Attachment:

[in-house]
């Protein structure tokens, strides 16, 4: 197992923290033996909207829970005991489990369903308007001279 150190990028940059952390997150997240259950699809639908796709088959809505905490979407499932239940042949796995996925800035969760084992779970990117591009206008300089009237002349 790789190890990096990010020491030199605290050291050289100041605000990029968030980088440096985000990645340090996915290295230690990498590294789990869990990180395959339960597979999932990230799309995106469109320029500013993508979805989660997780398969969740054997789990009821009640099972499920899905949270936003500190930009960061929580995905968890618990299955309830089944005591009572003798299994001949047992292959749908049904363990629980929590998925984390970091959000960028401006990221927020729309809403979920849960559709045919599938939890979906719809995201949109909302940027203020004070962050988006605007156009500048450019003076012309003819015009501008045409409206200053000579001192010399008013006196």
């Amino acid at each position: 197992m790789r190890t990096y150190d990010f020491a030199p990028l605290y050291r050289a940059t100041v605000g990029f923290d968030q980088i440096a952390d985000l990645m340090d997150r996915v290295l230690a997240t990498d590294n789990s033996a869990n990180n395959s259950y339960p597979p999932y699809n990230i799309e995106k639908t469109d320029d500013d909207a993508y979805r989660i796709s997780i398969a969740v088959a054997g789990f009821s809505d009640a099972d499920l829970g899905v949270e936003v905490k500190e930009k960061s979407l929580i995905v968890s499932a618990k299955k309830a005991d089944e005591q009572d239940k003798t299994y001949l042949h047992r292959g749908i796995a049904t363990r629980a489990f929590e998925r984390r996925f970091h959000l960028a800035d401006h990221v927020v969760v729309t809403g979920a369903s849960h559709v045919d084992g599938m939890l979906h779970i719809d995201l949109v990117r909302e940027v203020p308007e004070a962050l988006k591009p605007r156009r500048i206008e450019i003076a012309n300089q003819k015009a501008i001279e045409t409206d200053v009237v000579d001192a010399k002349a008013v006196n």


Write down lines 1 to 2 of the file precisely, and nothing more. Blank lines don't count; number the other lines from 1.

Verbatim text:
[in-house]
């Protein structure tokens, strides 16, 4: 197992923290033996909207829970005991489990369903308007001279 150190990028940059952390997150997240259950699809639908796709088959809505905490979407499932239940042949796995996925800035969760084992779970990117591009206008300089009237002349 790789190890990096990010020491030199605290050291050289100041605000990029968030980088440096985000990645340090996915290295230690990498590294789990869990990180395959339960597979999932990230799309995106469109320029500013993508979805989660997780398969969740054997789990009821009640099972499920899905949270936003500190930009960061929580995905968890618990299955309830089944005591009572003798299994001949047992292959749908049904363990629980929590998925984390970091959000960028401006990221927020729309809403979920849960559709045919599938939890979906719809995201949109909302940027203020004070962050988006605007156009500048450019003076012309003819015009501008045409409206200053000579001192010399008013006196």